4. Cal (the abusive 30 year old fiancée) gets Jack locked up after finding out about Jack and Rose’s freak fest. Rose frees Jack. This is a good hour out of my life right here.
5. Titanic sinks.
6. Jack dies.
7. Rose hides from Cal and takes on Jack’s last name.
8. Cal commits suicide several years later during the stock market crash. Sadly this is not seen on camera, probably because the movie was light-years over budget.
9. Years later, ancient-aged Rose finishes telling the events of this story to her grandchildren, descendants from a relationship she has with someone the script writer of the film deemed not important enough to name on camera. After she’s done telling her life story, she walks to the end of a balcony and drops a cursed diamond into the sea. She dies.
10. The ghost of young Rose spends eternity inside the Titanic. While the living see it as a disgusting, bacteria and sponge laden corpse catcher, Rose and the other ghosts see it as a beautiful cruise ship, and Rose and Jack dance.

Go ahead. Explain to me how this is a romantic film. I fail to see it as such.

A fourth reason? Leonardo DiCaprio. I’m sorry, but in 1997 when he dropped his shirt, he was built like a melted embryo. I didn’t want to see him half naked in 1997 in 2-D, so imagine how less I care about seeing his albino ribs in 3-D.

Currently, the film is running in 3-D, so you can see the water fly out from the screen. In some countries I hear they’re testing out 4-D, which is a nice way of saying “Let’s turn this 3 hour debacle into a Universal Studios ride!!” and the “ride” is complete with rumble seats, surround sound and 3-D glasses. I can’t imagine how Rose and Jack’s love scene goes over when compared to the sinking ship spot of the movie.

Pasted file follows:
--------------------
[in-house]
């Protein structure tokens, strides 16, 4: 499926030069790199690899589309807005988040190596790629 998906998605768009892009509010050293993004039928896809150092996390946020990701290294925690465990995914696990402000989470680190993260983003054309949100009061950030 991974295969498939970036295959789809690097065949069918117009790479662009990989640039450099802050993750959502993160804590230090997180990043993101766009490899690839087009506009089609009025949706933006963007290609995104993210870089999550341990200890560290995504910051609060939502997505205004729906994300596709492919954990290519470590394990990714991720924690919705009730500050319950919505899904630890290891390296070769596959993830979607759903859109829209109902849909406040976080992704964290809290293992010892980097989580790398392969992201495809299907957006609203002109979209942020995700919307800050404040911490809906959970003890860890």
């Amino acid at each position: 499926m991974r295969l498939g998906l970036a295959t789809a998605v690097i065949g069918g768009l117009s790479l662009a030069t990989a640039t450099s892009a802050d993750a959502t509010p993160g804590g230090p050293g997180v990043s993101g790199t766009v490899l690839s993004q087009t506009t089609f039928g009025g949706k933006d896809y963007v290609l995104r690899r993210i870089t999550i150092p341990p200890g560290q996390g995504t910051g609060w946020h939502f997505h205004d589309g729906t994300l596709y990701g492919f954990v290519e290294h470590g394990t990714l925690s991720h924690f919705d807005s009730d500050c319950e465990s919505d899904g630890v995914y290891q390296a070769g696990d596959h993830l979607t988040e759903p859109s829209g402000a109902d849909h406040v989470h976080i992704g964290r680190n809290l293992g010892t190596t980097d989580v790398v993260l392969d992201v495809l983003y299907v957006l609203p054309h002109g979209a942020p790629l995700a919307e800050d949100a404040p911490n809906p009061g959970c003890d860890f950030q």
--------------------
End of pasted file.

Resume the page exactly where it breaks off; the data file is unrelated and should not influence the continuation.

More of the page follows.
Why on Earth would I want to spend the next 3 hours watching people die in 3-D? 2-D was annoying enough, and I can’t imagine that the 3-D effects would add anything more to it. At this stage, the only thing that could make this movie mildly intriguing is if George Lucas’s team of special effects designers came along and added something. Maybe if Max Rebo was playing as the ship sank, and someone chucked a light saber through Cal’s head while C-3PO tries to row R2-D2 to America on a raft, I might actually pay attention.

In conclusion, I feel that movie time with a significant other should be enjoyable. I prefer comedy, action and anime movies, so I’d rather save the 4-D to the next re-hash of Star Wars. So take notice of the fact that I will not subject your eyeballs to the horror of Titanic. It is my promise to you as a lady.

Sincerely,
Koriander

2 comments:

  1. My dad saw it in 3D and said the only part that was in 3D was the title. There were so many opportunities, but no, James Cameron thought the title was the only thing to be 3D. I really think he only did it for the money. I really don't find it romantic either, it's just a waste of 3 hours and a $20 movie ticket

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  2. thank you my lady i would never want to watch Titanic again (the movie is okay but it tried to be something it ain't)